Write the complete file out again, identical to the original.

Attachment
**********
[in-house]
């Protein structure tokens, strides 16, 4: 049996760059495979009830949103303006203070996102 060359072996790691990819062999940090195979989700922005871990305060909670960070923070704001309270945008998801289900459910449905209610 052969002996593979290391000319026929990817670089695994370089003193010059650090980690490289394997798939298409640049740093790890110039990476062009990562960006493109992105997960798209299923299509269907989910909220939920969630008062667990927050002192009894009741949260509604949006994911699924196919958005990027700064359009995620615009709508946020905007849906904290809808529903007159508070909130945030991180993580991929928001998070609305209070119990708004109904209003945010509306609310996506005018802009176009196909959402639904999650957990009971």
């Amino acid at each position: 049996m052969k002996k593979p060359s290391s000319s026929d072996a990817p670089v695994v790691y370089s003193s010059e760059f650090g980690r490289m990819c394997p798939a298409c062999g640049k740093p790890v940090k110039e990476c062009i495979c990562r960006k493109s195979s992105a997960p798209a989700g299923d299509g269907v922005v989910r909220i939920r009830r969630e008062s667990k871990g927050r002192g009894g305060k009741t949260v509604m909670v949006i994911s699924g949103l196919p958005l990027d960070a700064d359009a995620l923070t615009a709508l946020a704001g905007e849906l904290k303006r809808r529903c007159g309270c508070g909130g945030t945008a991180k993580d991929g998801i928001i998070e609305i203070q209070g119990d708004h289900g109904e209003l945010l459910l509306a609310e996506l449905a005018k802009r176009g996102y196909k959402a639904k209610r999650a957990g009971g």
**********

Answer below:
[in-house]
């Protein structure tokens, strides 16, 4: 049996760059495979009830949103303006203070996102 060359072996790691990819062999940090195979989700922005871990305060909670960070923070704001309270945008998801289900459910449905209610 052969002996593979290391000319026929990817670089695994370089003193010059650090980690490289394997798939298409640049740093790890110039990476062009990562960006493109992105997960798209299923299509269907989910909220939920969630008062667990927050002192009894009741949260509604949006994911699924196919958005990027700064359009995620615009709508946020905007849906904290809808529903007159508070909130945030991180993580991929928001998070609305209070119990708004109904209003945010509306609310996506005018802009176009196909959402639904999650957990009971």
């Amino acid at each position: 049996m052969k002996k593979p060359s290391s000319s026929d072996a990817p670089v695994v790691y370089s003193s010059e760059f650090g980690r490289m990819c394997p798939a298409c062999g640049k740093p790890v940090k110039e990476c062009i495979c990562r960006k493109s195979s992105a997960p798209a989700g299923d299509g269907v922005v989910r909220i939920r009830r969630e008062s667990k871990g927050r002192g009894g305060k009741t949260v509604m909670v949006i994911s699924g949103l196919p958005l990027d960070a700064d359009a995620l923070t615009a709508l946020a704001g905007e849906l904290k303006r809808r529903c007159g309270c508070g909130g945030t945008a991180k993580d991929g998801i928001i998070e609305i203070q209070g119990d708004h289900g109904e209003l945010l459910l509306a609310e996506l449905a005018k802009r176009g996102y196909k959402a639904k209610r999650a957990g009971g």